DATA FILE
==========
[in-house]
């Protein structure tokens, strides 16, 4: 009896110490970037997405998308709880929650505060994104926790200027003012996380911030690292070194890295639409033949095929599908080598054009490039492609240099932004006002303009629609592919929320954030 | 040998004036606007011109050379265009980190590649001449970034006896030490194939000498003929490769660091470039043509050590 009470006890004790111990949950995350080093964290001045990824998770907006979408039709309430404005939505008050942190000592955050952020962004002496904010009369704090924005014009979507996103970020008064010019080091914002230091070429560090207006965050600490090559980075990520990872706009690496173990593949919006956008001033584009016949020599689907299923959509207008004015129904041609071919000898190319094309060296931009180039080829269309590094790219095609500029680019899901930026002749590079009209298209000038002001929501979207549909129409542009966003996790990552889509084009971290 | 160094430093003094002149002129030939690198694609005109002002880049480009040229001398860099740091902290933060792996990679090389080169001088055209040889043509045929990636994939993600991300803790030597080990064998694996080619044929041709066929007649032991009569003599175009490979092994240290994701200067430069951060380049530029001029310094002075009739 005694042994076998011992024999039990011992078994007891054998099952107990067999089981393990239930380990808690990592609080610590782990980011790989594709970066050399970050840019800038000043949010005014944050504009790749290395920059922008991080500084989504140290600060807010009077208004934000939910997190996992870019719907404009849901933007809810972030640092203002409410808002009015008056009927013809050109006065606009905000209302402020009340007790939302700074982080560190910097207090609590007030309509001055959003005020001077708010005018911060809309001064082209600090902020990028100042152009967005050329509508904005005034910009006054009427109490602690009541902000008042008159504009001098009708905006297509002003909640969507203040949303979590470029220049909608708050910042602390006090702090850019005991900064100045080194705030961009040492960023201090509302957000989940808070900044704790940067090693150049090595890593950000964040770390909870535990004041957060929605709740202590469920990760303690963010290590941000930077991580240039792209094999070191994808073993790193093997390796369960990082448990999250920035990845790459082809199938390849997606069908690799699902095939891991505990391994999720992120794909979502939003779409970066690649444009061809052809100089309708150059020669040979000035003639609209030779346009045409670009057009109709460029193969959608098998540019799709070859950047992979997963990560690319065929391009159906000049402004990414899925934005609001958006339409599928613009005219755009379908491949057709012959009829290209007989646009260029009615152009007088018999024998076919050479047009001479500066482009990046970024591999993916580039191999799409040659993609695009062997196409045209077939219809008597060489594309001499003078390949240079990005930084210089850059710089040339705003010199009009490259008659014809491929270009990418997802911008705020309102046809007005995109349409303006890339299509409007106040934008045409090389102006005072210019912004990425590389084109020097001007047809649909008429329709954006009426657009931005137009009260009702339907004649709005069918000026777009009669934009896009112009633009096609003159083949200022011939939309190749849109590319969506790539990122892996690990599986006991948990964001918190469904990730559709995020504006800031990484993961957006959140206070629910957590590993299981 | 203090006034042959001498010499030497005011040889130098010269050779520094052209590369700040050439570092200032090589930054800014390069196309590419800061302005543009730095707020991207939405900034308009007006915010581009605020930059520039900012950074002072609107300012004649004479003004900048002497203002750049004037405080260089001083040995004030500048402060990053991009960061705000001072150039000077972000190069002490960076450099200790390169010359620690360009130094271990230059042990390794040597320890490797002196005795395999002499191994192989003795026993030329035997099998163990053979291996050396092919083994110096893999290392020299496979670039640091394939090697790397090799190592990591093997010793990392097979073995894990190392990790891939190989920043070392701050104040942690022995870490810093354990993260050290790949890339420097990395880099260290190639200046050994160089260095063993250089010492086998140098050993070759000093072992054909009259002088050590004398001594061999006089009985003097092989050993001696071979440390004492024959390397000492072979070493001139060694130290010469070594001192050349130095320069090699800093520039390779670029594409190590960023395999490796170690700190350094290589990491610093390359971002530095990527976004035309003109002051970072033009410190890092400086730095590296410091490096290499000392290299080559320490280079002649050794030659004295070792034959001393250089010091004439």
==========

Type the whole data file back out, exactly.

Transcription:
[in-house]
């Protein structure tokens, strides 16, 4: 009896110490970037997405998308709880929650505060994104926790200027003012996380911030690292070194890295639409033949095929599908080598054009490039492609240099932004006002303009629609592919929320954030 | 040998004036606007011109050379265009980190590649001449970034006896030490194939000498003929490769660091470039043509050590 009470006890004790111990949950995350080093964290001045990824998770907006979408039709309430404005939505008050942190000592955050952020962004002496904010009369704090924005014009979507996103970020008064010019080091914002230091070429560090207006965050600490090559980075990520990872706009690496173990593949919006956008001033584009016949020599689907299923959509207008004015129904041609071919000898190319094309060296931009180039080829269309590094790219095609500029680019899901930026002749590079009209298209000038002001929501979207549909129409542009966003996790990552889509084009971290 | 160094430093003094002149002129030939690198694609005109002002880049480009040229001398860099740091902290933060792996990679090389080169001088055209040889043509045929990636994939993600991300803790030597080990064998694996080619044929041709066929007649032991009569003599175009490979092994240290994701200067430069951060380049530029001029310094002075009739 005694042994076998011992024999039990011992078994007891054998099952107990067999089981393990239930380990808690990592609080610590782990980011790989594709970066050399970050840019800038000043949010005014944050504009790749290395920059922008991080500084989504140290600060807010009077208004934000939910997190996992870019719907404009849901933007809810972030640092203002409410808002009015008056009927013809050109006065606009905000209302402020009340007790939302700074982080560190910097207090609590007030309509001055959003005020001077708010005018911060809309001064082209600090902020990028100042152009967005050329509508904005005034910009006054009427109490602690009541902000008042008159504009001098009708905006297509002003909640969507203040949303979590470029220049909608708050910042602390006090702090850019005991900064100045080194705030961009040492960023201090509302957000989940808070900044704790940067090693150049090595890593950000964040770390909870535990004041957060929605709740202590469920990760303690963010290590941000930077991580240039792209094999070191994808073993790193093997390796369960990082448990999250920035990845790459082809199938390849997606069908690799699902095939891991505990391994999720992120794909979502939003779409970066690649444009061809052809100089309708150059020669040979000035003639609209030779346009045409670009057009109709460029193969959608098998540019799709070859950047992979997963990560690319065929391009159906000049402004990414899925934005609001958006339409599928613009005219755009379908491949057709012959009829290209007989646009260029009615152009007088018999024998076919050479047009001479500066482009990046970024591999993916580039191999799409040659993609695009062997196409045209077939219809008597060489594309001499003078390949240079990005930084210089850059710089040339705003010199009009490259008659014809491929270009990418997802911008705020309102046809007005995109349409303006890339299509409007106040934008045409090389102006005072210019912004990425590389084109020097001007047809649909008429329709954006009426657009931005137009009260009702339907004649709005069918000026777009009669934009896009112009633009096609003159083949200022011939939309190749849109590319969506790539990122892996690990599986006991948990964001918190469904990730559709995020504006800031990484993961957006959140206070629910957590590993299981 | 203090006034042959001498010499030497005011040889130098010269050779520094052209590369700040050439570092200032090589930054800014390069196309590419800061302005543009730095707020991207939405900034308009007006915010581009605020930059520039900012950074002072609107300012004649004479003004900048002497203002750049004037405080260089001083040995004030500048402060990053991009960061705000001072150039000077972000190069002490960076450099200790390169010359620690360009130094271990230059042990390794040597320890490797002196005795395999002499191994192989003795026993030329035997099998163990053979291996050396092919083994110096893999290392020299496979670039640091394939090697790397090799190592990591093997010793990392097979073995894990190392990790891939190989920043070392701050104040942690022995870490810093354990993260050290790949890339420097990395880099260290190639200046050994160089260095063993250089010492086998140098050993070759000093072992054909009259002088050590004398001594061999006089009985003097092989050993001696071979440390004492024959390397000492072979070493001139060694130290010469070594001192050349130095320069090699800093520039390779670029594409190590960023395999490796170690700190350094290589990491610093390359971002530095990527976004035309003109002051970072033009410190890092400086730095590296410091490096290499000392290299080559320490280079002649050794030659004295070792034959001393250089010091004439």